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eBay has revealed that 20% of its UK vehicle sales in Q1 were made via smartphone, amounting to nearly 45,000 transactions.
It represents an increase of 120% year-on-year, and shows that the online marketplace is probably on track to hit its target of $8bn in mobile sales in 2012, almost the double the $5bn it achieved last year.
Among the cars sold were a Porsche 911 and a Land Rover Evoque that both went for more than £40,000.
The news comes in the same week that eBay launched its new Motors iPhone app complete with an image recognition (IR) search function, allowing users to search for cars and parts by taking a photo of the back of a vehicle.
IR has been available in its US Motors app since January, but this is the first time it has been available in the UK.
So, does it work?
Image recognition (IR) search
I was dubious as to how effective the IR would be, but it works amazingly well. To use it you simply need to go into the search function and then take a photo of the back of any parked car.
I tried it out on several vehicles, including a VW Golf and a Mini Convertible, and got matching search results back every time.
It’s simple and quick to use, so beyond the initial novelty value it should prove to be a really useful tool for eBay’s growing number of car shoppers.
While the headline act is the IR technology, eBay Motors has a number of other useful features for car enthusiasts.
The main screen hosts the ‘Featured Gallery’, which includes a rotating list of available cars. Users can customise the list using a number of different criteria, including keywords, make, model or price range.
The homepage also includes links to four options; Garage, Community, Videos and Events.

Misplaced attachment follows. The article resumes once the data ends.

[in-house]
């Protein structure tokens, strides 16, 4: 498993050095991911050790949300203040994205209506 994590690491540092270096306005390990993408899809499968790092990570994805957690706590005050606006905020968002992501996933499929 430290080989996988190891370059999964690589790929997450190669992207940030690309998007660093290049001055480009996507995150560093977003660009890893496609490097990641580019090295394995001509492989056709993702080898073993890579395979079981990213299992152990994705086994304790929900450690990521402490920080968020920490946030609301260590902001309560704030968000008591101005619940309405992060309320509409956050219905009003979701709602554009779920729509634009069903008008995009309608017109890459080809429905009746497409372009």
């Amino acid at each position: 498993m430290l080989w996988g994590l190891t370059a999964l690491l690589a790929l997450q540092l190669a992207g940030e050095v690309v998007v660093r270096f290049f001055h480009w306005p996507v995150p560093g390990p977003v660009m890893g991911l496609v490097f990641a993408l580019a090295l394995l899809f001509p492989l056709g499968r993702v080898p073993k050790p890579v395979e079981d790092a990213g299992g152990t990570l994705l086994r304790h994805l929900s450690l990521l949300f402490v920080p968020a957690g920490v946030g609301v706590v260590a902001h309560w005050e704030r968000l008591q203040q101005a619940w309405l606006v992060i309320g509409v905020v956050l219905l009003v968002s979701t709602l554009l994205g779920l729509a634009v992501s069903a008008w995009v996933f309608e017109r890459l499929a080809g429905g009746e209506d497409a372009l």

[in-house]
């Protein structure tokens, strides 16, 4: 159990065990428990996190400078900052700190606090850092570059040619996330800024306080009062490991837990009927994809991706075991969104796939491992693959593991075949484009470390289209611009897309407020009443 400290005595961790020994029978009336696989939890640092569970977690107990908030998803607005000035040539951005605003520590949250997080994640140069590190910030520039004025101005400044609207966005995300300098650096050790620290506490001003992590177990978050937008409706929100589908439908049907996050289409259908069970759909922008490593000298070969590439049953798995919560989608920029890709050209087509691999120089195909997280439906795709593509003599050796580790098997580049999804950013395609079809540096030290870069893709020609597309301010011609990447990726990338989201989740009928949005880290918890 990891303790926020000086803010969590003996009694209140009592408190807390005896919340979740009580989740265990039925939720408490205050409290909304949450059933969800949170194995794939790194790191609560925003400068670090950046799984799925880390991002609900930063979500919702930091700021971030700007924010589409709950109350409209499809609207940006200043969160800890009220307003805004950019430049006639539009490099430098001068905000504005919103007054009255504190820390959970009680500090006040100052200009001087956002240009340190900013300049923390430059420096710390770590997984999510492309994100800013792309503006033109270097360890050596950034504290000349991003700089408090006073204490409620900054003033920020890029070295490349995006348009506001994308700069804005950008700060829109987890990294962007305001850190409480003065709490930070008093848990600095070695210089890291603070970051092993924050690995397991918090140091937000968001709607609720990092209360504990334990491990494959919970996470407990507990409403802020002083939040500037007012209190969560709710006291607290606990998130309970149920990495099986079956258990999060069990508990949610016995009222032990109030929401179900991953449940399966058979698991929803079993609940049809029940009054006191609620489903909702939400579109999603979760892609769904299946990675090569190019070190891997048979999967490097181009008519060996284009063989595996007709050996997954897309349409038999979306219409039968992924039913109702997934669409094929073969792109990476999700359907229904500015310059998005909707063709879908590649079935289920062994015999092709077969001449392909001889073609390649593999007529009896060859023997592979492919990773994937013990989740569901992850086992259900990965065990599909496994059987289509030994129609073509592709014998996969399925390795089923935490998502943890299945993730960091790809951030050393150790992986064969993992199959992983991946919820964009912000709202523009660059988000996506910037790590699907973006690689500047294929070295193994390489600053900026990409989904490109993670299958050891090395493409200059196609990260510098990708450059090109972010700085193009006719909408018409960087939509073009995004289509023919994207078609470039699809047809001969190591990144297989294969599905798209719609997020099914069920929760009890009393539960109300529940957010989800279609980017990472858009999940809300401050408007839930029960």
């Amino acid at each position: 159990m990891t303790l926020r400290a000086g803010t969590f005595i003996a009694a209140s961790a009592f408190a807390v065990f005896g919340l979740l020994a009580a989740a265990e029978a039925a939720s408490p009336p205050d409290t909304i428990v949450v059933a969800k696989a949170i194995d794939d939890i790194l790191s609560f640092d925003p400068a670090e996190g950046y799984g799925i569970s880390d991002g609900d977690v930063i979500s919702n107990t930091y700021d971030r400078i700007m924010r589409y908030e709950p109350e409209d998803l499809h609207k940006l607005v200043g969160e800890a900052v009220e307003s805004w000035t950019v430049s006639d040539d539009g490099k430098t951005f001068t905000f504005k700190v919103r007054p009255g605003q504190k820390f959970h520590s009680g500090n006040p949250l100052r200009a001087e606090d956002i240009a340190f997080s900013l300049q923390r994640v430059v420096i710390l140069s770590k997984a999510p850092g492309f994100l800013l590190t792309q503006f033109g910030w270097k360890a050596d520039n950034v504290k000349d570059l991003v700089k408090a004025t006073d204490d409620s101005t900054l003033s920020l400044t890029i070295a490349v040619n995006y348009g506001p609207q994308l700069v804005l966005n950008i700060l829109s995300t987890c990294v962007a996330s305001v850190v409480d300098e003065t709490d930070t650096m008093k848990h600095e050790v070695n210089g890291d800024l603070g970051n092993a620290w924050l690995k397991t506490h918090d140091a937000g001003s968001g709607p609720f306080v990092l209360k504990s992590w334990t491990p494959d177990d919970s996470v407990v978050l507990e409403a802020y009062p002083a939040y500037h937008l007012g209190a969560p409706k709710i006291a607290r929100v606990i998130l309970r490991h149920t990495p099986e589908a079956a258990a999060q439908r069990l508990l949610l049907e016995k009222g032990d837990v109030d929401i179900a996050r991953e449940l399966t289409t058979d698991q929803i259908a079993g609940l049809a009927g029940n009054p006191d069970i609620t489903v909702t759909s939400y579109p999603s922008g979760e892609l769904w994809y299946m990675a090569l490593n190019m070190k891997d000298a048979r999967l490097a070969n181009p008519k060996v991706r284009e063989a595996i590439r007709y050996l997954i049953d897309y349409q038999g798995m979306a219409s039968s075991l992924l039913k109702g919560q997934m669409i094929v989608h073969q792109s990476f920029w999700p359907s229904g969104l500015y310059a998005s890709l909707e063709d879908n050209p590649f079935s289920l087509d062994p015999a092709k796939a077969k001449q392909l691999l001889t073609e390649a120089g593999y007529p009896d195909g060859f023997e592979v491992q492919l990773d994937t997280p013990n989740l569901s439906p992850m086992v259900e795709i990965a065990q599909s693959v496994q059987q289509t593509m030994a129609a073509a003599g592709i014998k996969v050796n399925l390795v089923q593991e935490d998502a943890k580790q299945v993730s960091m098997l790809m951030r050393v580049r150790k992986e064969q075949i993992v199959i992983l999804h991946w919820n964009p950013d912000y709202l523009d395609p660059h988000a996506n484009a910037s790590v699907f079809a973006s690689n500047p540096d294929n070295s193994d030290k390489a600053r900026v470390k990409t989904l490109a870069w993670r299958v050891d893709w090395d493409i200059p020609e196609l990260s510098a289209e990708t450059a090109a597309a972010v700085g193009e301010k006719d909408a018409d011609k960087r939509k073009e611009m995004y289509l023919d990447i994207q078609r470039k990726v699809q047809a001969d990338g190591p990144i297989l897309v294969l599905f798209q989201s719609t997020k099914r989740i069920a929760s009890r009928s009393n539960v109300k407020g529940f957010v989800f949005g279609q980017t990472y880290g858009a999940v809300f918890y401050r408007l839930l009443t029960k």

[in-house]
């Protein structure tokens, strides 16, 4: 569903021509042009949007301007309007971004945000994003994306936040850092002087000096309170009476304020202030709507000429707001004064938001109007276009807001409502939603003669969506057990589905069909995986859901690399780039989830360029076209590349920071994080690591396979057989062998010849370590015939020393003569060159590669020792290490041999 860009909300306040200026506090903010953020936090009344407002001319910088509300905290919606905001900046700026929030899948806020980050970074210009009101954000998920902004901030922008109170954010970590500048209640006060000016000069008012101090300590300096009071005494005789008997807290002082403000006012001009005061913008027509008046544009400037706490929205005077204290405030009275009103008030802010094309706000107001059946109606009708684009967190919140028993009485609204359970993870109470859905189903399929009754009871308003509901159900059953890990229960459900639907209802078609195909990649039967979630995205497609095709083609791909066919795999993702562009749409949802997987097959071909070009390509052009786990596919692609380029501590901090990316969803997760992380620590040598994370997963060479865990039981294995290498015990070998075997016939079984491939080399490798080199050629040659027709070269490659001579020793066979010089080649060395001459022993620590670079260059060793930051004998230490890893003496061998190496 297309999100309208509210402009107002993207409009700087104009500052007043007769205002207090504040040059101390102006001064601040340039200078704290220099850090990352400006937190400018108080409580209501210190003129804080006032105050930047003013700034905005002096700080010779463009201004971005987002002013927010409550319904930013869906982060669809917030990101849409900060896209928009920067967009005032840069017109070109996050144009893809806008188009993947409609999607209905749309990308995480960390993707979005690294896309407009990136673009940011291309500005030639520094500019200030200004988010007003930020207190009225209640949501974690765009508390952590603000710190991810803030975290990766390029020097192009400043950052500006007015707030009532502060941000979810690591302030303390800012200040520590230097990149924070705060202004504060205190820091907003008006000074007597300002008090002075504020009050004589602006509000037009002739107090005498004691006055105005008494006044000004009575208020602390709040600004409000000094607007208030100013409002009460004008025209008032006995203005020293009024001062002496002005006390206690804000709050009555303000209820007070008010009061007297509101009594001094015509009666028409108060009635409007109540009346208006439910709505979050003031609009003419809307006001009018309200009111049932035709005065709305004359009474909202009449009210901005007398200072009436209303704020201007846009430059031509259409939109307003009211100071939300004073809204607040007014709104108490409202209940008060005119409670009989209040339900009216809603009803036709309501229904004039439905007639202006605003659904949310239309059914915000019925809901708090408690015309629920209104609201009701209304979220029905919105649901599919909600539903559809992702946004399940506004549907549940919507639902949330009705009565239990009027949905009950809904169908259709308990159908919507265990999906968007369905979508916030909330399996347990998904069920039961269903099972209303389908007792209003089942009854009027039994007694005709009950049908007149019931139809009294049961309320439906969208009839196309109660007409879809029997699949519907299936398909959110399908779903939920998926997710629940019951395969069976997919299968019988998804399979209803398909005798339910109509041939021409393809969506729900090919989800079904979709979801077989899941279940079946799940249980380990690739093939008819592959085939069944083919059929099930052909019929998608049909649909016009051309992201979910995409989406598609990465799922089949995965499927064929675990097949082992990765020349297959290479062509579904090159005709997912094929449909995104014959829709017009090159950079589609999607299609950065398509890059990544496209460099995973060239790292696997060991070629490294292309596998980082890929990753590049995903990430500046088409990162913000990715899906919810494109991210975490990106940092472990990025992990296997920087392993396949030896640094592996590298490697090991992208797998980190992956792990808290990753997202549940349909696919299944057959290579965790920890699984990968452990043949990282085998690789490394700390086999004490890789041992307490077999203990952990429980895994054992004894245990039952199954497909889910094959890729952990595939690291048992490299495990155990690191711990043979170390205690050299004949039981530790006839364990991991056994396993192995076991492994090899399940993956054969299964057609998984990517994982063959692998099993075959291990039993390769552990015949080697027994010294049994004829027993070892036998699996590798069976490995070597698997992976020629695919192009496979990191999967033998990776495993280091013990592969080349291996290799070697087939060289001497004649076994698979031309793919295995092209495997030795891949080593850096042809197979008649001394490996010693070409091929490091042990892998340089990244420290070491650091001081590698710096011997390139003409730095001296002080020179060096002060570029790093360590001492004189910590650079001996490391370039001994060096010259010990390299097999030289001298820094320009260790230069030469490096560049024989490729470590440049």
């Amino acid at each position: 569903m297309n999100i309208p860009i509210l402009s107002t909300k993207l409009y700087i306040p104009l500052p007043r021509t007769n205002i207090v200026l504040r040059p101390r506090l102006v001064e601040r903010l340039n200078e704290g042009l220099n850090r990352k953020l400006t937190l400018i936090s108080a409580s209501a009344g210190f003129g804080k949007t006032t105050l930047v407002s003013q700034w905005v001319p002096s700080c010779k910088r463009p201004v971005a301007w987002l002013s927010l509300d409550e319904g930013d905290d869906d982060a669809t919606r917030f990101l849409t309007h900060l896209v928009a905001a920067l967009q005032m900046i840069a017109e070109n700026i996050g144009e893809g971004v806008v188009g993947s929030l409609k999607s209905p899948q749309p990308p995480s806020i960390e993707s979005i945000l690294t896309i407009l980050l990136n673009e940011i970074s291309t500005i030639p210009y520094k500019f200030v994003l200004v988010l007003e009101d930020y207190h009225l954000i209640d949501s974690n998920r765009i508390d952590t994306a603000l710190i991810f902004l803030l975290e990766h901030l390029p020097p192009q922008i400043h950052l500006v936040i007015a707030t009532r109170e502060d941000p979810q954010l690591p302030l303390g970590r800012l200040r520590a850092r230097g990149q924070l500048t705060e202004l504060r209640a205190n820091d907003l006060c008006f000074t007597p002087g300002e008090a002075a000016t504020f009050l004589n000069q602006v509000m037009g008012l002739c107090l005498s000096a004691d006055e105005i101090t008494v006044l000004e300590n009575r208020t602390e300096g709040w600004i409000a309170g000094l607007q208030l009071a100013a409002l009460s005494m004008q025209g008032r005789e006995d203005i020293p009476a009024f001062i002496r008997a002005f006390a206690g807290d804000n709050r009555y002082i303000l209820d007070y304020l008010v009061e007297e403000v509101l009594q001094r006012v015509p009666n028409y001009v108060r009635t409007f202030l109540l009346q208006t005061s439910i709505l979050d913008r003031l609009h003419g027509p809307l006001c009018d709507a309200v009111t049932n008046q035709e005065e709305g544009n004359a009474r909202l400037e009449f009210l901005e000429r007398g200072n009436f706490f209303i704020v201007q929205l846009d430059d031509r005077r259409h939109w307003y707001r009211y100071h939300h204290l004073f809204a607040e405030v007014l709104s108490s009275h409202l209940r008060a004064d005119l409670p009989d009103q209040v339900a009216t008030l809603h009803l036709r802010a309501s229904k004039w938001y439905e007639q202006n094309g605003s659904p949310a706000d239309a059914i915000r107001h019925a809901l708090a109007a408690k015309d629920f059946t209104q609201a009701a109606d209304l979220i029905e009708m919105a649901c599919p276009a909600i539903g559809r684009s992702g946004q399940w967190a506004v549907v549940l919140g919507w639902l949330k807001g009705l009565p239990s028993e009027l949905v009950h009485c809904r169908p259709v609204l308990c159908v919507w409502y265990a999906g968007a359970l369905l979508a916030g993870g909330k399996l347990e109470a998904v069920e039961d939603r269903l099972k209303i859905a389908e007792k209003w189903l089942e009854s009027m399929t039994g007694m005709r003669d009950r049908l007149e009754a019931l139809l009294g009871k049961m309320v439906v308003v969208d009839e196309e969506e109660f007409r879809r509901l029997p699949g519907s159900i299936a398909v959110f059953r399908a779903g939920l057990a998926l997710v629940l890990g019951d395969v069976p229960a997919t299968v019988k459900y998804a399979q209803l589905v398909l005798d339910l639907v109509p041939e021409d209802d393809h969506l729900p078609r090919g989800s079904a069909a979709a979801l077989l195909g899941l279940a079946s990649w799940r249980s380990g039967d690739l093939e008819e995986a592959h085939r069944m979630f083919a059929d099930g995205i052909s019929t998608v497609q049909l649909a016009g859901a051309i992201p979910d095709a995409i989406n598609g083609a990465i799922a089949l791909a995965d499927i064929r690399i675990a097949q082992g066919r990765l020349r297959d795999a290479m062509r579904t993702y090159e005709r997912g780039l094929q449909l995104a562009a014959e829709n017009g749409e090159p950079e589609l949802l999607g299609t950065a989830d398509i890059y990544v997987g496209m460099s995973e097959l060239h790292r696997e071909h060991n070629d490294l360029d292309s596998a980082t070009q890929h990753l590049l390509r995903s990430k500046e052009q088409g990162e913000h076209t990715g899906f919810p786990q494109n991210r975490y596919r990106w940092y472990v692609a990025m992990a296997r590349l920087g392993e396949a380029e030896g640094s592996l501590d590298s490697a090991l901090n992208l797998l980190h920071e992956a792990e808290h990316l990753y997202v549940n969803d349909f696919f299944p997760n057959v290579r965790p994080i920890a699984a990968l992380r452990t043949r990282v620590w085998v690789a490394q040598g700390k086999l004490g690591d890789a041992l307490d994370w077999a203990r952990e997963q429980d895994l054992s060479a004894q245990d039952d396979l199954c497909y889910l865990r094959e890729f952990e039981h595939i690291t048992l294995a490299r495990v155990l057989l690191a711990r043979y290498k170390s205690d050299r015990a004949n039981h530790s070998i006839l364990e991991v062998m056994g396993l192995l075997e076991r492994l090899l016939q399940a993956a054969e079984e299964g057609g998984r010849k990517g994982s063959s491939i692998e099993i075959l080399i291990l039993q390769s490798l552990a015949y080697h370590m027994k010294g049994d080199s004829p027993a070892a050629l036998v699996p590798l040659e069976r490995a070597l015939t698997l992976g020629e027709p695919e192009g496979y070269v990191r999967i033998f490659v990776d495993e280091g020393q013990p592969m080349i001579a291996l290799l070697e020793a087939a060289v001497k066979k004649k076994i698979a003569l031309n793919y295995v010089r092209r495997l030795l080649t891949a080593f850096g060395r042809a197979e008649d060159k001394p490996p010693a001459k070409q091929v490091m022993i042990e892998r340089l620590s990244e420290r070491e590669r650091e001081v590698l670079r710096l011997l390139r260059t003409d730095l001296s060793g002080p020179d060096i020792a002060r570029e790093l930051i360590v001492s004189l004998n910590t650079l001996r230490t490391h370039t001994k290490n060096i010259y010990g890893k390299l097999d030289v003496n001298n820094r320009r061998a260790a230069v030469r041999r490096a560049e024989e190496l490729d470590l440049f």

Of these four tabs, ‘Garage’ is definitely the most useful. It allows users to upload all the details and images of cars they own or want to own in the garage, which then makes searching for accessories and parts much easier.
The app can also inform the user if the parts they are viewing are compatible with the cars in their garage.
The Community tab simply allows you to save other cars listed on eBay, while the Videos tab hosts content from eBay’s Racing channel. The Events tab lists upcoming racing events, but doesn't allow you to click on them for more information.
Finally, the ‘My eBay’ tab list all the items you are watching, buying or selling, including non-car related products.
The main selling point of this app is the IR search function, and it works extremely well. As mentioned, its use goes beyond simple novelty value and should be a great tool for car enthusiasts.
However, we have seen a similar use of IR technology before in a car app. Auto Trader launched an iPhone app in 2010 that searched for cars by using licence plate details. It only lasted two weeks, as the DVLA ruled that taking pictures of cars conflicted with its code of ethics.
I’m not entirely sure whether eBay’s app works on the same basis, but it will be interesting to see how the DVLA reacts.
Beyond the IR search, eBay Motors has several other functions that make it worth downloading.
The ‘Garage’ feature is extremely useful for people who are renovating vehicles as it simplifies the process of searching for parts, and the ‘Featured Gallery’ is a clever way of making the search process more user-friendly.
Overall, this is a great app that should help increase eBay’s vehicle sales on mobile.
it should also provide some inspiration for automotive brands and dealers, as it shows how effectively mobile can be used.